Open Floor Plans versus Closed Floor Plans




It’s rather surprising when you think about it: More and more studies suggest that open floor plans in an office are literally the worst thing ever for a business’ productivity and privacy.

But they’re still a great floor plan for our homes, and at Broadpoint Custom Homes, we see a lot of people who want their new home to be open, spacious, and airy. We also hear from people who prefer a more closed floor plan with separate rooms instead.

So it can be a little tough to make up your mind. Here are a few reasons for choosing either plan, and we’ll let you make up your own mind.

An example of open floor plans in one of our custom homes.

An example of an open floor plan in one of our custom homes.

It’s easier to stay connected in an open-plan house. You can see the dining room and the living room from the kitchen, and vice versa, which means you can have a conversation while guests are over for a dinner party. You can talk with one another, watch TV or listen to music throughout the house, and just stay connected.

On the other hand. . .

You get more privacy with a closed floor plan. If you live in an open floor plan house, there’s nowhere to easily get away, short of going to a bedroom. Trying to read in your living room while someone else is watching TV can be hard, and hearing the TV above a lot of kitchen noise isn’t optimal. With a closed floor plan, you can go to a different room for some quiet time.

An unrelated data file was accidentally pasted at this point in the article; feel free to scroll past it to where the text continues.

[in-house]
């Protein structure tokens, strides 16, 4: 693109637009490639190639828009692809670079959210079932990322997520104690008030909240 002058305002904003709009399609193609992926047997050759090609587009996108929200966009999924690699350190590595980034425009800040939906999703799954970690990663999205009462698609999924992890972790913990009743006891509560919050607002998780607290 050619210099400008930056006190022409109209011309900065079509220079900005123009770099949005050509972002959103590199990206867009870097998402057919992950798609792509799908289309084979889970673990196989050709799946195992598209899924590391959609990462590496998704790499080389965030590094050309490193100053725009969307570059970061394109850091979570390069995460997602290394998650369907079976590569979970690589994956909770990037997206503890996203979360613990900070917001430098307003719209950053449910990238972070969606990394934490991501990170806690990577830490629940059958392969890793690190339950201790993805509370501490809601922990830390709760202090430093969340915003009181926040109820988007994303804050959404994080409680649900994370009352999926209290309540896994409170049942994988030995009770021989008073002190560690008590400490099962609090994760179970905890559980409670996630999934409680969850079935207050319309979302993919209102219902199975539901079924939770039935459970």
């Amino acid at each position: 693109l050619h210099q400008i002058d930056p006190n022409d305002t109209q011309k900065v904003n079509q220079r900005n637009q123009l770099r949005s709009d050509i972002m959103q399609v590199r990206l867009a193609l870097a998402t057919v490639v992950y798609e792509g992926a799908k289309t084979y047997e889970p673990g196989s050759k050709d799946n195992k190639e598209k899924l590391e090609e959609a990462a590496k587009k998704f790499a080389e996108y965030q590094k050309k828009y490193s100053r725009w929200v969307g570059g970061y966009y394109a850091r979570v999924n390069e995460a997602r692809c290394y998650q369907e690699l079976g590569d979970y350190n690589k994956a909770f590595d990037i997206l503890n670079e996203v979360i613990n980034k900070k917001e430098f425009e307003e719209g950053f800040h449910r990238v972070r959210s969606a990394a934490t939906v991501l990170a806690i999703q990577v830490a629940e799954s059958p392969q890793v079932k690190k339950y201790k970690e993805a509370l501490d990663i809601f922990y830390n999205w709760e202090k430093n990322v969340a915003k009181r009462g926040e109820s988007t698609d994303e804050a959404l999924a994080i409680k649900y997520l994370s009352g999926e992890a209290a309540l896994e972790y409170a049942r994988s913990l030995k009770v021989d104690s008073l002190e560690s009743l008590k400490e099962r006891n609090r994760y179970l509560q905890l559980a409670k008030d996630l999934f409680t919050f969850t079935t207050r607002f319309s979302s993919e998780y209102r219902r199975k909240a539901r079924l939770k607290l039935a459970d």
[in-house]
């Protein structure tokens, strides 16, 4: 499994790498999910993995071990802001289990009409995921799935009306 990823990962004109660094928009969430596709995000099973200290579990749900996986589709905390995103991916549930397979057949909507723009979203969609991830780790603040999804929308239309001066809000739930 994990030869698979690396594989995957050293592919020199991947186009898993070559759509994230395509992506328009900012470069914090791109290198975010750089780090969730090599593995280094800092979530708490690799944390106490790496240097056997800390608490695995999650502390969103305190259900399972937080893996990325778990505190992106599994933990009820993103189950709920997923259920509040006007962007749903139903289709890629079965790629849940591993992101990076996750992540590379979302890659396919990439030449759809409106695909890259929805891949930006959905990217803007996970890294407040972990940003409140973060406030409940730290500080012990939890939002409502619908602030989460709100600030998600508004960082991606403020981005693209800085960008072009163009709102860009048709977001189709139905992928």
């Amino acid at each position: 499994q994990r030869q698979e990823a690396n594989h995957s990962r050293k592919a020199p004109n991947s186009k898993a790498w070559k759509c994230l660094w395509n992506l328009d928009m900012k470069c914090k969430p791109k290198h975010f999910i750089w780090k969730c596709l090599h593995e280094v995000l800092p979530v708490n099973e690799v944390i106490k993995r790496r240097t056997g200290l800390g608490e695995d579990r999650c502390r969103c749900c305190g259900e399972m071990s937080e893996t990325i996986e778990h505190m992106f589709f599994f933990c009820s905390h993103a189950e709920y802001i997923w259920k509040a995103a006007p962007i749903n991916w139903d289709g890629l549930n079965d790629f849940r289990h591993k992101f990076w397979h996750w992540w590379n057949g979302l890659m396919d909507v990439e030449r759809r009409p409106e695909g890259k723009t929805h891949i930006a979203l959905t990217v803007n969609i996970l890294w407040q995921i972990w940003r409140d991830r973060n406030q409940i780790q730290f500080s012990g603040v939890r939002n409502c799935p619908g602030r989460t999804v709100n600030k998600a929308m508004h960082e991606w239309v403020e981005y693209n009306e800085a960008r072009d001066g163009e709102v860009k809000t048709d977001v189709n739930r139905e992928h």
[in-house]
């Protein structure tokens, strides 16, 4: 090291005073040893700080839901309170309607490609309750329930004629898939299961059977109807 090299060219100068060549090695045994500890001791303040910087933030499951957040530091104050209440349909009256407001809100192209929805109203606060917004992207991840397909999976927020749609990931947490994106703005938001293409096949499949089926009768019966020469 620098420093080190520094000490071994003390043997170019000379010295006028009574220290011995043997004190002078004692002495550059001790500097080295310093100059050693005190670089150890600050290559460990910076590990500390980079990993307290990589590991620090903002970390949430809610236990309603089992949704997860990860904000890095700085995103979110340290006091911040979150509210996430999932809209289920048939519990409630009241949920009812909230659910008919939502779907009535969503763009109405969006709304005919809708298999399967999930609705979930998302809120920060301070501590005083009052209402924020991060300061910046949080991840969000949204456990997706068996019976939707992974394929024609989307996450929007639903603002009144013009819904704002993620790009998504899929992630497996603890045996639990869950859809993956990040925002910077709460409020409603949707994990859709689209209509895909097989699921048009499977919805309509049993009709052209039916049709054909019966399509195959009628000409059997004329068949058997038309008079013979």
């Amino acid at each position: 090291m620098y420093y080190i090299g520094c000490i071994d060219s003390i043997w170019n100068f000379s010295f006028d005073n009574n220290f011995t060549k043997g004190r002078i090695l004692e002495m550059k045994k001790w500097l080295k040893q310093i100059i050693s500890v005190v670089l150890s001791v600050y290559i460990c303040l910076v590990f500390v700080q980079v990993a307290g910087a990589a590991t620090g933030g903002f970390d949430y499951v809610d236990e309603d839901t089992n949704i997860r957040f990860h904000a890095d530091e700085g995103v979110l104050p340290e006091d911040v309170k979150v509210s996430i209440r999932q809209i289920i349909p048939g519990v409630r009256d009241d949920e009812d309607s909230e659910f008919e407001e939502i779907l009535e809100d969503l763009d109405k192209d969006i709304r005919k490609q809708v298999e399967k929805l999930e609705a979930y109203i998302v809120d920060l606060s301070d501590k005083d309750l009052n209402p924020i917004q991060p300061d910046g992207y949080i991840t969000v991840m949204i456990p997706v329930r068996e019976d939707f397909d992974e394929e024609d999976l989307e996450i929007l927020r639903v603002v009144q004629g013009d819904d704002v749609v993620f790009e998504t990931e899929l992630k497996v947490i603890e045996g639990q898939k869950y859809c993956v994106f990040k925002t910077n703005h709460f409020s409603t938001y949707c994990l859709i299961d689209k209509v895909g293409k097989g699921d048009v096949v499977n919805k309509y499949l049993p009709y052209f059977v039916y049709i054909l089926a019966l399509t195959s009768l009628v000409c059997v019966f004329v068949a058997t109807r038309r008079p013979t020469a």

Of course, that’s not always convenient.

An open plan can be better for parents of younger children or people caring for elderly parents themselves.
You can keep an eye on younger children or your parents, whether you’re in the kitchen or sitting at the dining table for a cup of coffee. They can be watching TV or the kids can play in the living area, and you can know what they’re doing at all times. If someone needs some help, you’re just a slightly raised voice away.

But that means if something gets messy, it all looks messy.

A closed floor plan is more organized. If you have young kids, you can at least keep them and their mess confined to one room. Or as some parents like to think of it, you can “limit the blast radius.” You can assign one room as the kids’ playroom, while another serves as a den or office, and you never have to worry about where to put things.

That’s because. . .

More walls in a closed floor plan means more places for storage. More shelves, more closets, more places to hang your art. And more places for electrical outlets and cable hookups, so you’re not limited to just one spot in the entire house for your TV. In an open floor plan, you essentially have two or three good walls to hang art or put bookshelves. A closed floor plan lets you turn a little-used dining room into an office or a guest bedroom.

Still. . .

An open floor plan is so much more spacious. If you have a smaller house, it likely feels bigger with an open plan. If the whole downstairs is a single room — kitchen, dining area, living room — your house can feel bigger than if it’s just those three individual rooms, and you have to walk from one room to the next just to get somewhere. Larger footprints lend themselves to a more closed floor plan, even if it’s just an extra room here or there. For example, if you wanted a downstairs bathroom, you can just carve out a little space with a couple of walls. With a closed floor plan, you don’t have that kind of leeway.

Do you have questions about the ideal floor plan for your custom home? Visit our website or contact us and ask to speak to one of our project managers to help you find the best plan for your dream home.